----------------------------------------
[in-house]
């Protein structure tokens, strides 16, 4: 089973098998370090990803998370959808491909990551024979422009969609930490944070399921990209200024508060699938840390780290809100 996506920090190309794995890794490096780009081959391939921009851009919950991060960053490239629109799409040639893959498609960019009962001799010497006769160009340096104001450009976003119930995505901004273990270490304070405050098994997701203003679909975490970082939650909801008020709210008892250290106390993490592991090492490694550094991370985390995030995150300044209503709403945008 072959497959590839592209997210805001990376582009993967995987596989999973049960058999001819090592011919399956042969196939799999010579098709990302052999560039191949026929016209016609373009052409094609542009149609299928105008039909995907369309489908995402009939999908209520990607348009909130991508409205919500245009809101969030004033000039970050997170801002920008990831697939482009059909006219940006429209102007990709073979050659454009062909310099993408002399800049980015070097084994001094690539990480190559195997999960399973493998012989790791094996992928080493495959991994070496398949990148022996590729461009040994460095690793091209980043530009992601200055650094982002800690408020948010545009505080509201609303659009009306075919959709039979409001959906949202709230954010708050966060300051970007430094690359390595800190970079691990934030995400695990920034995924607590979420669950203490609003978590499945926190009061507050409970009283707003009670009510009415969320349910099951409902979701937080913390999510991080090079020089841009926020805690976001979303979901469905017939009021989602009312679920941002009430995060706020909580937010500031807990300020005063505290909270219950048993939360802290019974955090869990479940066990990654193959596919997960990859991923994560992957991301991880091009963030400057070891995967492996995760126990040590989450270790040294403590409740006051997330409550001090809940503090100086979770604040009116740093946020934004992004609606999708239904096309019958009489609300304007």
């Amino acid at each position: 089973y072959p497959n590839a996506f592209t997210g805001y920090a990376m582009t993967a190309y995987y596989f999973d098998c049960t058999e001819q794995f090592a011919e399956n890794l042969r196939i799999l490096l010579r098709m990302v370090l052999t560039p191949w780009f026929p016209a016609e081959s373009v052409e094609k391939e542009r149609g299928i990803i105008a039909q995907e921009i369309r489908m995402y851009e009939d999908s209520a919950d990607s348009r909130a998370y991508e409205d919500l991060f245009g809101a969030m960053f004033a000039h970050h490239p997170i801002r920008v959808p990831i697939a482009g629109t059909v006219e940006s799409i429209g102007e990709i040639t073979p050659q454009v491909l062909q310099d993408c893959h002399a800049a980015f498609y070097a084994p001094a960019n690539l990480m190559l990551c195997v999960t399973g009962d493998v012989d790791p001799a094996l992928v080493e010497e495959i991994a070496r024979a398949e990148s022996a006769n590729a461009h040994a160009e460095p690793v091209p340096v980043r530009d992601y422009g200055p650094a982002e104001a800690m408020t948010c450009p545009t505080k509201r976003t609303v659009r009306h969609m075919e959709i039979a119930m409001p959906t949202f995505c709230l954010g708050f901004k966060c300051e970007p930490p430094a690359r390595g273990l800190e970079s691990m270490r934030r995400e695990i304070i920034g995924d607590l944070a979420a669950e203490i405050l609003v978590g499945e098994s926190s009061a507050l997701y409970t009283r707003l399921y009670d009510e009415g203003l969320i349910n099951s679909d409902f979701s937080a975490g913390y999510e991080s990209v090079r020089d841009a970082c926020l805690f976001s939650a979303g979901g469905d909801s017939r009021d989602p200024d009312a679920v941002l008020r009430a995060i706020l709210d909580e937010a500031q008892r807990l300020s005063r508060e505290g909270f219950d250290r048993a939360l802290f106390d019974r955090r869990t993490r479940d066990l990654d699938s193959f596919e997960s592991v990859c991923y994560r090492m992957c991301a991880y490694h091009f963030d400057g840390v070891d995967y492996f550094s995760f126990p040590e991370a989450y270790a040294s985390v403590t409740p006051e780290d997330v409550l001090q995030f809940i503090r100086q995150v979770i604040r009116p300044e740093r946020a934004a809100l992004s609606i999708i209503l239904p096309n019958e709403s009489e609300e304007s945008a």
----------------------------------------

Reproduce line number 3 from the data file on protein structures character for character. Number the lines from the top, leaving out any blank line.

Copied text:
């Amino acid at each position: 089973y072959p497959n590839a996506f592209t997210g805001y920090a990376m582009t993967a190309y995987y596989f999973d098998c049960t058999e001819q794995f090592a011919e399956n890794l042969r196939i799999l490096l010579r098709m990302v370090l052999t560039p191949w780009f026929p016209a016609e081959s373009v052409e094609k391939e542009r149609g299928i990803i105008a039909q995907e921009i369309r489908m995402y851009e009939d999908s209520a919950d990607s348009r909130a998370y991508e409205d919500l991060f245009g809101a969030m960053f004033a000039h970050h490239p997170i801002r920008v959808p990831i697939a482009g629109t059909v006219e940006s799409i429209g102007e990709i040639t073979p050659q454009v491909l062909q310099d993408c893959h002399a800049a980015f498609y070097a084994p001094a960019n690539l990480m190559l990551c195997v999960t399973g009962d493998v012989d790791p001799a094996l992928v080493e010497e495959i991994a070496r024979a398949e990148s022996a006769n590729a461009h040994a160009e460095p690793v091209p340096v980043r530009d992601y422009g200055p650094a982002e104001a800690m408020t948010c450009p545009t505080k509201r976003t609303v659009r009306h969609m075919e959709i039979a119930m409001p959906t949202f995505c709230l954010g708050f901004k966060c300051e970007p930490p430094a690359r390595g273990l800190e970079s691990m270490r934030r995400e695990i304070i920034g995924d607590l944070a979420a669950e203490i405050l609003v978590g499945e098994s926190s009061a507050l997701y409970t009283r707003l399921y009670d009510e009415g203003l969320i349910n099951s679909d409902f979701s937080a975490g913390y999510e991080s990209v090079r020089d841009a970082c926020l805690f976001s939650a979303g979901g469905d909801s017939r009021d989602p200024d009312a679920v941002l008020r009430a995060i706020l709210d909580e937010a500031q008892r807990l300020s005063r508060e505290g909270f219950d250290r048993a939360l802290f106390d019974r955090r869990t993490r479940d066990l990654d699938s193959f596919e997960s592991v990859c991923y994560r090492m992957c991301a991880y490694h091009f963030d400057g840390v070891d995967y492996f550094s995760f126990p040590e991370a989450y270790a040294s985390v403590t409740p006051e780290d997330v409550l001090q995030f809940i503090r100086q995150v979770i604040r009116p300044e740093r946020a934004a809100l992004s609606i999708i209503l239904p096309n019958e709403s009489e609300e304007s945008a």